A research group that included Yurina Sekine, a researcher the Japan Atomic Energy Agency (JAEA)’s Materials Sciences Research Center, Takuya Nankawa, a researcher at the JAEA’s Advanced Science Research Center, as well as the University of Tokyo and National Institute for Materials Science(NIMS) has announced the development of an absorbent that possesses high absorption performance for hazardous metals such as strontium (Sr) and cadmium (Cd), and uses waste pork bones as its raw material. The agent was realized by analyzing the high absorption performance boasted by bones. It can be manufactured using a simple procedure, and has been confirmed to have 20 times the absorption performance of the natural zeolite currently used as an absorbent. The results are expected to prove useful for contaminated water purification, environmental purification and hazardous metals collection. The results were published in the January 21 online edition of the “Journal of Environmental Chemical Engineering,” an international scientific journal.
Natural and human-derived hazardous metals exist in soil, underground water, seawater, marine sediment and elsewhere. Up to now also, pollution by these hazardous metals has resulted in large-scale contamination events worldwide. In Japan also, “itai itai disease” caused by Cd occurred from the 1910s, and other hazardous metals are also commonly and widely contained in soil. It is also known that radioactive Sr occurs as a result of the nuclear fission of uranium when nuclear power is produced, and that one of its properties is that it is readily captured by bones. There is a need to prevent the diffusion or discharge of hazardous metals such as these, but absorbents such as synthetic and natural zeolites or oxidized titanium have not been put into practical use due to their high cost as well as issues on the performance front. Attempts had been made to absorb uranium and Sr in the soil by burying waste beef bones, but the performance that was obtained was not sufficient enough to warrant the technique being put into practical use.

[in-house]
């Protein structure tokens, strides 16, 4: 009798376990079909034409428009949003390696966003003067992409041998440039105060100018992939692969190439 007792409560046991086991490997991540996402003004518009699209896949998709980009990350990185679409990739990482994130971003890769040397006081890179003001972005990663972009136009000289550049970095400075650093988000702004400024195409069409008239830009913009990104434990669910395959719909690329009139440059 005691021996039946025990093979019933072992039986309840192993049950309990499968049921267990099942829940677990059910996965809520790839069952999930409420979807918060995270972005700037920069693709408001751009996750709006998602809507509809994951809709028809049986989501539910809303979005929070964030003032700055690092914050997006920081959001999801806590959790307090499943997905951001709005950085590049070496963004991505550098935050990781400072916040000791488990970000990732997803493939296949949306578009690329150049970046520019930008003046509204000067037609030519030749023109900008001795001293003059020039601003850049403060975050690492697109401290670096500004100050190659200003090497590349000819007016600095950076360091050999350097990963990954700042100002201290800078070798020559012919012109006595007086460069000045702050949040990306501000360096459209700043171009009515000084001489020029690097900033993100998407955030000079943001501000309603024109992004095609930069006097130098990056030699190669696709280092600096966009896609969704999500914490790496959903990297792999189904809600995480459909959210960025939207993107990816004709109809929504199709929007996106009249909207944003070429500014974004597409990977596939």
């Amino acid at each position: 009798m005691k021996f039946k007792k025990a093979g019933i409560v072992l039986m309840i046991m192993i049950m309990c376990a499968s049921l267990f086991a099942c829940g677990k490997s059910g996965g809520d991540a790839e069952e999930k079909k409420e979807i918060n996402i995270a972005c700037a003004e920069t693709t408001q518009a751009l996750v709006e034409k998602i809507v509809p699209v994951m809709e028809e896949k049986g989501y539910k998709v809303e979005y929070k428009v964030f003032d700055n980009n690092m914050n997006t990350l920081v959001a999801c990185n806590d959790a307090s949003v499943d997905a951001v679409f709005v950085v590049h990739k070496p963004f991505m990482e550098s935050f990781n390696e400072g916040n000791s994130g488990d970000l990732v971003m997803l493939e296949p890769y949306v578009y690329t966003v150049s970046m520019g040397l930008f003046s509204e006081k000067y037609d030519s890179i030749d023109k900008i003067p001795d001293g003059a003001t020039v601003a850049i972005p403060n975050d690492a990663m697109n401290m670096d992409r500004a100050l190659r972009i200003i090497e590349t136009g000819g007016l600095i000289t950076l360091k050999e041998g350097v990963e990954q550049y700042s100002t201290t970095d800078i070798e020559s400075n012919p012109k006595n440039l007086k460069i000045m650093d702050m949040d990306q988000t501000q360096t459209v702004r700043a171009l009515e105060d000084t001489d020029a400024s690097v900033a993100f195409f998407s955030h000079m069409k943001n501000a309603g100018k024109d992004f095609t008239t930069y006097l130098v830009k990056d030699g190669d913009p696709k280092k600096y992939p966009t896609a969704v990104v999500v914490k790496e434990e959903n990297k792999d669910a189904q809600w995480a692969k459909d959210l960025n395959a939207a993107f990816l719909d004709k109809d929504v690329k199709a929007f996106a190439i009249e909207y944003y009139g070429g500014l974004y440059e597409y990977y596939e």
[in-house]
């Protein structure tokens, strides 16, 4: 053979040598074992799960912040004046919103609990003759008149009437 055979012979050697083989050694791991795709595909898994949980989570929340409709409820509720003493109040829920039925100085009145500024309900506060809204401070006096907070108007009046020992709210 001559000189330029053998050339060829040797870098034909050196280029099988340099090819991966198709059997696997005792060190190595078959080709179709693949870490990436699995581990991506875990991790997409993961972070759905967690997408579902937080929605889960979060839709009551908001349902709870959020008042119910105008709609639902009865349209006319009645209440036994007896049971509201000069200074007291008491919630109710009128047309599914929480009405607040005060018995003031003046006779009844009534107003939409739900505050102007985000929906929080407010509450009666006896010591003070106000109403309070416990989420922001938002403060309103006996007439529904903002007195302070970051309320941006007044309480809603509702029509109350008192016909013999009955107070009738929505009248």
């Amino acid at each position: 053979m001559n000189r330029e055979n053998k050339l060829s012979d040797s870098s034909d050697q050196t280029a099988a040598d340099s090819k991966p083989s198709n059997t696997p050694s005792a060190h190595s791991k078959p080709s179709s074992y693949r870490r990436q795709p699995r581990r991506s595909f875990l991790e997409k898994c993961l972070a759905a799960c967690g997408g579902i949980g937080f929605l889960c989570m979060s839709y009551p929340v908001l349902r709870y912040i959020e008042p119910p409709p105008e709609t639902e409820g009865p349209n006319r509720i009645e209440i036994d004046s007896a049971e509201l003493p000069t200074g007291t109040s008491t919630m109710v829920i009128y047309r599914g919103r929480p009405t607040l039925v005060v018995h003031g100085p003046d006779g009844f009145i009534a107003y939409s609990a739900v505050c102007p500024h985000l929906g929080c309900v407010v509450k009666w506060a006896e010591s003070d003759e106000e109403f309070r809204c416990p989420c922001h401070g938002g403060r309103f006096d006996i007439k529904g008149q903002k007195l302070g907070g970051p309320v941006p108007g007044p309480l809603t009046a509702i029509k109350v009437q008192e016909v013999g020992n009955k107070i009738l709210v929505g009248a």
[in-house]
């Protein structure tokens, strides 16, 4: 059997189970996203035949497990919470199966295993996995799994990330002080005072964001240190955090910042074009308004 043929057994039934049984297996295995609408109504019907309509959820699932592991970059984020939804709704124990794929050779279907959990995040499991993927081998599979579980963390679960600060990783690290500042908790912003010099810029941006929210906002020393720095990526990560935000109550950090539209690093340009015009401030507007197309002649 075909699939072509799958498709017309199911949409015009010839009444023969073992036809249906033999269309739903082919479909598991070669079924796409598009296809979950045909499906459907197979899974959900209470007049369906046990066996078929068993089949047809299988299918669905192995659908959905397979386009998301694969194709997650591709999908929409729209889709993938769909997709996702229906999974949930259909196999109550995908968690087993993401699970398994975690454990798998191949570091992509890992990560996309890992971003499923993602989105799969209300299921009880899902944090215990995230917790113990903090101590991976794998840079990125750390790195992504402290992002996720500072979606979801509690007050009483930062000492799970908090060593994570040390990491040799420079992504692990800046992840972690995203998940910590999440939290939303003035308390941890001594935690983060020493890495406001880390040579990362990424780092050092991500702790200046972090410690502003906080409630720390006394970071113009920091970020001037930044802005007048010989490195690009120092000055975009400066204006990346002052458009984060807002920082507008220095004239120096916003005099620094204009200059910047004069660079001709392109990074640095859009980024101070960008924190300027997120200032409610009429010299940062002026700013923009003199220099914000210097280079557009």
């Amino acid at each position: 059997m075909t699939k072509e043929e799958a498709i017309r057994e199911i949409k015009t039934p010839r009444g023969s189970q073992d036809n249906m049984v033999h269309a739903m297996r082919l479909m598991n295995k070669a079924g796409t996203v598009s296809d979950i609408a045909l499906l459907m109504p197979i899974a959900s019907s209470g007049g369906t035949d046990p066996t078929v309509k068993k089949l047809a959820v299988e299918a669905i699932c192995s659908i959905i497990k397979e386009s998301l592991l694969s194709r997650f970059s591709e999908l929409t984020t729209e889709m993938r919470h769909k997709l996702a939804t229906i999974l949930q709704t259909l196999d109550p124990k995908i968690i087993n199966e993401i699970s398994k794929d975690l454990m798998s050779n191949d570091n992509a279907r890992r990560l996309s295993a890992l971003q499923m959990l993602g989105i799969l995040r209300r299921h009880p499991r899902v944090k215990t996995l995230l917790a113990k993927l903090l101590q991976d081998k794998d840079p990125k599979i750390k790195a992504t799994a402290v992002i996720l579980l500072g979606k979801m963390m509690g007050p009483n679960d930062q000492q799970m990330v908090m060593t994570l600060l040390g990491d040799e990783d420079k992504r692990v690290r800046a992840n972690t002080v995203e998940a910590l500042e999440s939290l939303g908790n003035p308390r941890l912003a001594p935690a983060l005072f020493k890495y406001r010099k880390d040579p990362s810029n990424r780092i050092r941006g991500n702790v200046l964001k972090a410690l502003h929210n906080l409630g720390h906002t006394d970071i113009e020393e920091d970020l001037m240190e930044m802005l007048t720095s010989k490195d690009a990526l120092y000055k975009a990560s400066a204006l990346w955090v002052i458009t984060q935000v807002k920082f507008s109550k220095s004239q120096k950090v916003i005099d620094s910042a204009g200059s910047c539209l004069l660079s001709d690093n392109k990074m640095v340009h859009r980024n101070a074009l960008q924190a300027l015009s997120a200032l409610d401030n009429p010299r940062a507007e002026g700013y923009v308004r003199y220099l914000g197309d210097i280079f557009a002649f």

With that in mind, this research group clarified the mechanism by which bones absorb metals such as Sr and Cd, with the aim of developing an absorbent that would utilize the same mechanism.
Animal bones are composed of inorganic matter known as apatite, and organic tissue such as collagen. Apatite is an inorganic matter with a hexagonal crystalline structure constructed of calcium, phosphate and other minerals. Unlike synthetic (man-made) apatite, the apatite derived from living things contains carbonic acid. Additionally, synthetic apatite had been known to be less capable of absorbing metals than apatite derived from living organisms.
In light of that, the research group studied the effect that controlling the amount of carbonic acid in the bones of living things has on the metals absorption performance that the bones possess. At the same time, the research group explored the development of an absorbent that uses a cheap ingredient—waste pork bones—as its base material. Worldwide, 7.5 billion tons of waste pork and beef bones are generated every year, and disposing of this waste poses a challenge.